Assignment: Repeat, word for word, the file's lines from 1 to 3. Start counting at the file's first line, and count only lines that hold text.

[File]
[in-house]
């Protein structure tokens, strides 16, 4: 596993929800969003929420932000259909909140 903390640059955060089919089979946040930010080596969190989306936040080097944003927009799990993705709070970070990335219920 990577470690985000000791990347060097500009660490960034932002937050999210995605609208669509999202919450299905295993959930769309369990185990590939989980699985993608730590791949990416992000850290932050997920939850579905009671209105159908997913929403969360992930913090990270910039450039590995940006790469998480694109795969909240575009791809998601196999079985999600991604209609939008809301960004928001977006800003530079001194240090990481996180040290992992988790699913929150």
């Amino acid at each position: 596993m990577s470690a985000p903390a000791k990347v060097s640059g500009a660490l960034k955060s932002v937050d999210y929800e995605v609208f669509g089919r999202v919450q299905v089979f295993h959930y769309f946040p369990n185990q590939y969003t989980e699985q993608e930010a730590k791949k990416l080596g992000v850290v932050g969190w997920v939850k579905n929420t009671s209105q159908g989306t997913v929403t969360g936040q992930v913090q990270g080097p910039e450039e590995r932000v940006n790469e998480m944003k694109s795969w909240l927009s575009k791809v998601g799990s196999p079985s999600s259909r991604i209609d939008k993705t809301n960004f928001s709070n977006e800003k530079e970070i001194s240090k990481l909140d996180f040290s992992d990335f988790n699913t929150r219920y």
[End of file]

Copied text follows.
[in-house]
């Protein structure tokens, strides 16, 4: 596993929800969003929420932000259909909140 903390640059955060089919089979946040930010080596969190989306936040080097944003927009799990993705709070970070990335219920 990577470690985000000791990347060097500009660490960034932002937050999210995605609208669509999202919450299905295993959930769309369990185990590939989980699985993608730590791949990416992000850290932050997920939850579905009671209105159908997913929403969360992930913090990270910039450039590995940006790469998480694109795969909240575009791809998601196999079985999600991604209609939008809301960004928001977006800003530079001194240090990481996180040290992992988790699913929150």
């Amino acid at each position: 596993m990577s470690a985000p903390a000791k990347v060097s640059g500009a660490l960034k955060s932002v937050d999210y929800e995605v609208f669509g089919r999202v919450q299905v089979f295993h959930y769309f946040p369990n185990q590939y969003t989980e699985q993608e930010a730590k791949k990416l080596g992000v850290v932050g969190w997920v939850k579905n929420t009671s209105q159908g989306t997913v929403t969360g936040q992930v913090q990270g080097p910039e450039e590995r932000v940006n790469e998480m944003k694109s795969w909240l927009s575009k791809v998601g799990s196999p079985s999600s259909r991604i209609d939008k993705t809301n960004f928001s709070n977006e800003k530079e970070i001194s240090k990481l909140d996180f040290s992992d990335f988790n699913t929150r219920y």